other than us. If you stay
you’ll learn our enemy.”

Then he came, the speaker. He stood
in the square. He told us who
to hate. I watched my mother’s face,
its quiet. “That’s him,” she said.

Stafford, William. 
Ask Me: 100 Essential Poems of William Stafford 
(Kindle Locations 375-381). Graywolf Press. Kindle Edition.


#P9: Stone Threshold

#P9: The Stone Threshold (Pastel on Fabriano Paper)

At last again some time in the studio, and I managed to finish this still life this evening. The source photo is below – one of a whole series I took last Sunday in a brief but glorious moment of sunshine entering my little studio.

This is done on heavy Hot Press Fabriano Watercolor paper. I started off with a loose watercolor painting which had strong color but was not highly finished or detailed. Then I worked into that with my little pastel set. The source photo is shown below.


I found a poem of apples and thresholds:

A child is born
into a great landscape
Half a century later
he's nothing but a dead soldier
This was the man
we saw appear
and then set on the ground
a heavy sack of applies
two or three of which rolled out
around amonth a world's sounds
where the birst sang
on the stone threshold.

Jean Follain, trans. Bernard Waldrop,
in Modern European Poetry

Thank you for visiting my blog. I hope you are happy and content.

Charcoal Still Life

Charcoal-Still-Life (2)
Charcoal and Chalk Still Life (approx A3 size)

This is an invented still life in charcoal and chalk. It is a happy outcome of a play session in which I basically start with a shape in mind, in shadow and light, and drew away. The reflections in the foreground were not planned but stole the show. Continue reading “Charcoal Still Life”

Intimate Objects

Intimate Objects (Charcoal and Watercolour on Paper)

This is an old still life, done probably 10 years ago, using the same technique of combining charcoal and watercolour on Hot Press watercolour paper as shown in my earlier post 

This is a very private picture to me – it lives in a box I seldom open. I think I have used this razor for more than 15 years now. The green cup and bowl were hand made and glazed by my mother in law.

Every morning when I shave is the time I come to myself – “Are you really awake? Are you present and alive here right now? If you were shaving now on the morning before your execution, and then heard that you got a miraculous reprieve – would the remainder of this ordinary day feel different for you?”.

These are my intimate objects. On my better days, I use them with care. When I do that, I can feel – with every move of the razor – the universe move slightly:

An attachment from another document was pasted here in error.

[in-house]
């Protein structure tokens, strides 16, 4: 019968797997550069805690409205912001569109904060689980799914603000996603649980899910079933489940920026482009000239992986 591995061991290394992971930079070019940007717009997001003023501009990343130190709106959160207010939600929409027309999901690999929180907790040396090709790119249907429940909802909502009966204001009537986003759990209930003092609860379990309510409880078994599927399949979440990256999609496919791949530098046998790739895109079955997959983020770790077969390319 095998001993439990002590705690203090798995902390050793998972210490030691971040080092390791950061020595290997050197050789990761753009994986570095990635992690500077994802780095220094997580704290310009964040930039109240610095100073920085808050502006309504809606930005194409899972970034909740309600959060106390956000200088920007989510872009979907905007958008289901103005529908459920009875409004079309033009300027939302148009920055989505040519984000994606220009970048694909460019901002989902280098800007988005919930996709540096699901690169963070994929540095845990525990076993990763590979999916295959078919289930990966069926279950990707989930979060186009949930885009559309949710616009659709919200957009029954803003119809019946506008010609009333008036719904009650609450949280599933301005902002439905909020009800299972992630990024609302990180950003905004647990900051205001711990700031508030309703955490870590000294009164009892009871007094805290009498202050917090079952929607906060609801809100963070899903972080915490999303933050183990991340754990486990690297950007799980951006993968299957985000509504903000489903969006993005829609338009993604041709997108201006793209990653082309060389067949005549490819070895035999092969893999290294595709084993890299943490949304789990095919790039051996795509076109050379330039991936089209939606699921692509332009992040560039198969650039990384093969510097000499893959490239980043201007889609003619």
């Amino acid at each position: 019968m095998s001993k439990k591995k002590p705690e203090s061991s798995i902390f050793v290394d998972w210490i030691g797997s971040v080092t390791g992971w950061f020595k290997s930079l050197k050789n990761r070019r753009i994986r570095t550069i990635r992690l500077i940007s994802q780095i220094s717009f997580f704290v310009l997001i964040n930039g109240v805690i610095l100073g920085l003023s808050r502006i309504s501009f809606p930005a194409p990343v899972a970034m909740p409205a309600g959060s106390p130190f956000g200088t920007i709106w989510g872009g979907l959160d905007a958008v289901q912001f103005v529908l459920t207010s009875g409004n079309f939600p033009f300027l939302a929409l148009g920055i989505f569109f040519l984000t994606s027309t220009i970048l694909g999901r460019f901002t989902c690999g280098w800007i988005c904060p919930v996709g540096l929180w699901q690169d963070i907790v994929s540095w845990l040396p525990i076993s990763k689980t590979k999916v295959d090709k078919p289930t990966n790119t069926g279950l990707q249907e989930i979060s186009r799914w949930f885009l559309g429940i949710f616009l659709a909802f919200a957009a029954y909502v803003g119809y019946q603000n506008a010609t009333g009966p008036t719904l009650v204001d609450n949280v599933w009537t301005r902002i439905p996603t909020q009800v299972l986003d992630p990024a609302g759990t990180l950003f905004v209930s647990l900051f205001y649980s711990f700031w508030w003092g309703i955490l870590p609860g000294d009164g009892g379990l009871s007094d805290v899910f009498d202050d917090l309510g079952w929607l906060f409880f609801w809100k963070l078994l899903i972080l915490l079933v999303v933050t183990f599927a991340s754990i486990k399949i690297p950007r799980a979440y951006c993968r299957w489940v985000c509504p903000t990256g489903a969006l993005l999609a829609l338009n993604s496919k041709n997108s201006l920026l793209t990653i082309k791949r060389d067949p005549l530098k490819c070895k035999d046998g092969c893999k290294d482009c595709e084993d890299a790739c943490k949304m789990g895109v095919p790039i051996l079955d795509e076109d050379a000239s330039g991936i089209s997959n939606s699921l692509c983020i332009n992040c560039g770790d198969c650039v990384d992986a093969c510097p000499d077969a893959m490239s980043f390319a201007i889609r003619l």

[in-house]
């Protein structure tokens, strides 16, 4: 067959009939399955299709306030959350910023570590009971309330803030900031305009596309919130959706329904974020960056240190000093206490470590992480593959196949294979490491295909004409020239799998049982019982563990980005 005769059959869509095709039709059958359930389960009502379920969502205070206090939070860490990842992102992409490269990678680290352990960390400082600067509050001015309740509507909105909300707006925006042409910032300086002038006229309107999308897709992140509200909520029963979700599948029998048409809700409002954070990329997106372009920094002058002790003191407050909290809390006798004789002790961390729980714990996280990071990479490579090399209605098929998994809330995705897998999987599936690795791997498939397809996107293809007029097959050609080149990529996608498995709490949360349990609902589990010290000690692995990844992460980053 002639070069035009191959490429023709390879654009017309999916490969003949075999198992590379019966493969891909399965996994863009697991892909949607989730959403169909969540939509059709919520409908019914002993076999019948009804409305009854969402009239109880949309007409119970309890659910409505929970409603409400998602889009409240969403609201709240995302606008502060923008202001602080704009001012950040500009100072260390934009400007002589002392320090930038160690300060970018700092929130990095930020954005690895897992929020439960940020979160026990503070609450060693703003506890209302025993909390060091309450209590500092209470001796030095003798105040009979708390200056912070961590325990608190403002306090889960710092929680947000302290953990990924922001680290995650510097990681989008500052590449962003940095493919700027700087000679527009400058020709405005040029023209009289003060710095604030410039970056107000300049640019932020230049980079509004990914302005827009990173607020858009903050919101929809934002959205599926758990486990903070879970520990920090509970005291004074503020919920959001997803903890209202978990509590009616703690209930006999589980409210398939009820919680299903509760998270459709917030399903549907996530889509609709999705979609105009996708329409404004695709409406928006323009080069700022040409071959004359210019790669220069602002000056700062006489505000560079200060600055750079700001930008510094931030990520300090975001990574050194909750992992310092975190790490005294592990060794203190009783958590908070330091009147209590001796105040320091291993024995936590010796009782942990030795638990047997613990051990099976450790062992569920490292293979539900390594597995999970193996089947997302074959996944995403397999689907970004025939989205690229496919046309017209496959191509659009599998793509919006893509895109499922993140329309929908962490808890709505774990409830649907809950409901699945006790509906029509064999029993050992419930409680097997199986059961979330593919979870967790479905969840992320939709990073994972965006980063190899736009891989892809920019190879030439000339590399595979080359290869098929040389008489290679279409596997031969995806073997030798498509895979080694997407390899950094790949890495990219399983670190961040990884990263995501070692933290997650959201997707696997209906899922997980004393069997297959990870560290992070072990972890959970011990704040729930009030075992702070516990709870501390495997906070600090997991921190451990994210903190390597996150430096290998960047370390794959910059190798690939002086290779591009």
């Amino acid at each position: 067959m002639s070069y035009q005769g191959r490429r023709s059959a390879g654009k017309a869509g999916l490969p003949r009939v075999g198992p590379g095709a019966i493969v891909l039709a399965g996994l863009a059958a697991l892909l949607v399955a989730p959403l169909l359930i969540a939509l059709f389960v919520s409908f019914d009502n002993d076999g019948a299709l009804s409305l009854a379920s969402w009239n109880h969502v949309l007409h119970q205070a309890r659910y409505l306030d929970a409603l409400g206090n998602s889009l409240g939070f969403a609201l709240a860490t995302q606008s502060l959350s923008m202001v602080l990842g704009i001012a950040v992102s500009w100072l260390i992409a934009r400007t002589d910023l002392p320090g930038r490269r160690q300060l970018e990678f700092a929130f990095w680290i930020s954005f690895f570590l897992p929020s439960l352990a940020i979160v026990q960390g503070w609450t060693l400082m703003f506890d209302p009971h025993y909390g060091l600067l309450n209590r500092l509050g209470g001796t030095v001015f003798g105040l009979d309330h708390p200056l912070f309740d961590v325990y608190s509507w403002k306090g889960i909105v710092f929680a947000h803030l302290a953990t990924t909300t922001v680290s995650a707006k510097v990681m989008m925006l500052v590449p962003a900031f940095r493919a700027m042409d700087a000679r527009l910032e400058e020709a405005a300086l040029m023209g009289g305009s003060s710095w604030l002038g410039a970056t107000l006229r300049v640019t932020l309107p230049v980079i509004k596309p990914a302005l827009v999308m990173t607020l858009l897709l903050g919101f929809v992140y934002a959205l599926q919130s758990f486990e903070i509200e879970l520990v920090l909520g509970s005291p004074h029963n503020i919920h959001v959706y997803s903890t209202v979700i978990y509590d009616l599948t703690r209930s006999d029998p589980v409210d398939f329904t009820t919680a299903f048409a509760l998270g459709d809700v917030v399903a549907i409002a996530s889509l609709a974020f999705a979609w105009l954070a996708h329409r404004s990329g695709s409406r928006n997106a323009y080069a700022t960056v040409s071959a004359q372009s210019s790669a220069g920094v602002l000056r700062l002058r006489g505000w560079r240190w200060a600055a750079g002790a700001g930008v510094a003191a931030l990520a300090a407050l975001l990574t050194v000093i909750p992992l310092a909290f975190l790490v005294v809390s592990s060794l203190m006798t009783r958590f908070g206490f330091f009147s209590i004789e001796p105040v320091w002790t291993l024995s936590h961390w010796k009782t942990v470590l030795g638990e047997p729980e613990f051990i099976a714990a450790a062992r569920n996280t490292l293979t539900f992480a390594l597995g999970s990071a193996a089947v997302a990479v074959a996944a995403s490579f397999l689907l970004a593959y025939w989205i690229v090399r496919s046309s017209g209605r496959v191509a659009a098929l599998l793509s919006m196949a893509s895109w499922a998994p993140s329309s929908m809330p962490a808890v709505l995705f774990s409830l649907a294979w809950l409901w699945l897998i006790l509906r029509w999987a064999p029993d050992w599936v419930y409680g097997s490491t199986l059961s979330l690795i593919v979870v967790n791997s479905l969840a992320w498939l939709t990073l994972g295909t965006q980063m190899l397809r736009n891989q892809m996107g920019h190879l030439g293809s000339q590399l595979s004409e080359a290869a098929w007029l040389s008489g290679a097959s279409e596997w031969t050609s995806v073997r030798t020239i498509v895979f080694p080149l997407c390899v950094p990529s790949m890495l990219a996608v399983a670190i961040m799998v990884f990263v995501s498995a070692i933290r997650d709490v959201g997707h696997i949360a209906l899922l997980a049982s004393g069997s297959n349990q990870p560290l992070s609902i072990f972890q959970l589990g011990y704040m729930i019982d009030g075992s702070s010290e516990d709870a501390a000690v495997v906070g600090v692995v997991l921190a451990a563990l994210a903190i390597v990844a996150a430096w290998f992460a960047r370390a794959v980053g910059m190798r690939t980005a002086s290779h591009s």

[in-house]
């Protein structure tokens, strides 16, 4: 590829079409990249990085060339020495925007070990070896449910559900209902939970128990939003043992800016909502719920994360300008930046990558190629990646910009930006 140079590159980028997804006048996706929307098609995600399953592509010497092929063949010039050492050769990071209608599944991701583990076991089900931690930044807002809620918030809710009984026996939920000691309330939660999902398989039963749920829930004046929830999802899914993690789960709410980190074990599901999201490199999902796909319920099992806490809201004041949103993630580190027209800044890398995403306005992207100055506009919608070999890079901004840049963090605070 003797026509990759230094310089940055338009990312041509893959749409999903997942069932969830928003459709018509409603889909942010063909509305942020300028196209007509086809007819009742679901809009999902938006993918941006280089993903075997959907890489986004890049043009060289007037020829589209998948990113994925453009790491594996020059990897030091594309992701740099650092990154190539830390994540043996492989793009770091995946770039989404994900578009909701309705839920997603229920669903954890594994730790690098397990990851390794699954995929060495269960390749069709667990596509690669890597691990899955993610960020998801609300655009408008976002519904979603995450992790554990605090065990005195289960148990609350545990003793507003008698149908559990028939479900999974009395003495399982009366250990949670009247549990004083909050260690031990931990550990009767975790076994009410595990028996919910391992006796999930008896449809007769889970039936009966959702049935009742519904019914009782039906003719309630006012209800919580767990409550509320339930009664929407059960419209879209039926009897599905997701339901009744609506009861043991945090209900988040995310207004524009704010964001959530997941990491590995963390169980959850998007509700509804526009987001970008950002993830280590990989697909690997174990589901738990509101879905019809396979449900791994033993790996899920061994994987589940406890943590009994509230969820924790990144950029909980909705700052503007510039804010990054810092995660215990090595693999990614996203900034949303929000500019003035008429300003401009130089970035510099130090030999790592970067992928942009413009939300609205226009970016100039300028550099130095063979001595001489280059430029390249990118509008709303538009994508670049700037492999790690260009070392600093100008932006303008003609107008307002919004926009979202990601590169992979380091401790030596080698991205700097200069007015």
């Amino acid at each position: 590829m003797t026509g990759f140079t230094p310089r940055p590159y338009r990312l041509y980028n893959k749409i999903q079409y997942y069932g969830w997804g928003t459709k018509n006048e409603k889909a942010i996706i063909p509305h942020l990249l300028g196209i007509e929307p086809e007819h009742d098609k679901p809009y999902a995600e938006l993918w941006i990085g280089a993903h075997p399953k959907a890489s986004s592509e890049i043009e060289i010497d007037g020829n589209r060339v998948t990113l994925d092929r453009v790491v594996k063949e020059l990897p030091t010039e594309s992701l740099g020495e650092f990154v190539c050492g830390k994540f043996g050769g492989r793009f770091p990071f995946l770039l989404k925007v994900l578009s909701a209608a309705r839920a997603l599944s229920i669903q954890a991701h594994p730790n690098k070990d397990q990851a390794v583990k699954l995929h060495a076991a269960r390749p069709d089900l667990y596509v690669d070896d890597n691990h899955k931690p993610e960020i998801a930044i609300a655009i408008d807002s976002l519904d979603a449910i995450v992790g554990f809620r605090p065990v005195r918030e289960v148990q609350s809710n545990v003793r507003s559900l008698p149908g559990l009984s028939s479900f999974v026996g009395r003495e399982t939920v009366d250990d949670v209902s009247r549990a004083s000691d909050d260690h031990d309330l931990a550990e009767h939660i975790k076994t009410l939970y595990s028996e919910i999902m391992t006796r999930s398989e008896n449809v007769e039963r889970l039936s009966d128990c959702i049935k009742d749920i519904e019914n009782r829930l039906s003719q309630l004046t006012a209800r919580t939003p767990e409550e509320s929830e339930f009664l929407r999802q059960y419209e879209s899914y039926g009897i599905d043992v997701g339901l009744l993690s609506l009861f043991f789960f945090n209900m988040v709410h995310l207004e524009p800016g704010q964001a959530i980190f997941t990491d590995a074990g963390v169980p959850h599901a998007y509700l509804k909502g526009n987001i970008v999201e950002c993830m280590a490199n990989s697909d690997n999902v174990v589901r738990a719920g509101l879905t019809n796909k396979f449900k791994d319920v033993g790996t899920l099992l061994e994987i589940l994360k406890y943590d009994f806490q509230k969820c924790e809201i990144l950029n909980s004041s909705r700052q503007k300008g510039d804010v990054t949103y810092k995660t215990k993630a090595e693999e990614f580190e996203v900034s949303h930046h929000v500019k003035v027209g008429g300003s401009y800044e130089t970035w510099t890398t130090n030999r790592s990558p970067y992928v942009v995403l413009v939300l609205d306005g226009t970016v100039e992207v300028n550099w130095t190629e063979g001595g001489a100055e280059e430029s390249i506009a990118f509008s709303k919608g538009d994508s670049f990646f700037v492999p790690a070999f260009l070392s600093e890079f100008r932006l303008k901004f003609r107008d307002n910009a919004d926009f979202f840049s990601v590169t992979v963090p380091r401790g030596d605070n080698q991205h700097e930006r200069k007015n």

The Position of the Sparrow (last verse)
Because the whole is part, there's not a whole,
Anywhere, that is not part.
And all those happenings a billion years ago,
Are happening now, all around us: time.
Indeed this morning the sparrow hopped about
In that nebulous whirlpool
A million light years hence.
And since the morning is void,
Anything can be. Since mornings
A billion years from now are nothingness,
We can behold them.
The sparrow stirs,
The universe moves slightly.

Shinkichi Takahashi, translated by Lucien Stryk in 
Zen Poetry: Let the Spring Breezes Enter

Thanks to all who have encouraged me with likes and comments. A special thanks to those who follow my blog . I wish you happiness and contentment.

#62: Shadows Point

#62: Shadows Point (Watercolour and Charcoal on Paper 34 x 23.5 cm)
#62: Shadows Point (Watercolour and Charcoal on Paper 34 x 23.5 cm)

This is my second recent attempt at combining watercolour and charcoal. This is based on an actual still life and light situation I observed late last Sunday in a rare ray of sunshine in our New Zealand winter. The source photo and first stage photos are shown below. Continue reading “#62: Shadows Point”

#57: Small Still Life

#57: Still Life with Shelf (Oil on Canvas Panel 8 x 6 inches)
#57: Still Life with Shelf (Oil on Canvas Panel 8 x 6 inches)

A small invented still life I did last weekend. I wanted to try something with a larger negative background space and just a small positive space within it. The underpainting and thumbnail is shown below. Continue reading “#57: Small Still Life”

#55: The Shy One

#55: The Shy One (Oil on Canvas Panel, 10 x 8 inches)
#55: The Shy One (Oil on Canvas Panel, 10 x 8 inches)

This is the finished version of the underpainting I posted earlier. It is an invented still life and am quite happy with this. I feel it is the type of small, intimate painting that could end up on a bookshelf and be something precious to someone. Continue reading “#55: The Shy One”

#53: Still Life with Onions

#53: Still Life with Onions (Oil on Canvas Panel, 34 x 23 cm)
#53: Still Life with Onions (Oil on Canvas Panel, 34 x 23 cm)

This is the completed version of my earlier painting #53. This is one of the few paintings that I finished without feeling the start was better than the finished painting. Continue reading “#53: Still Life with Onions”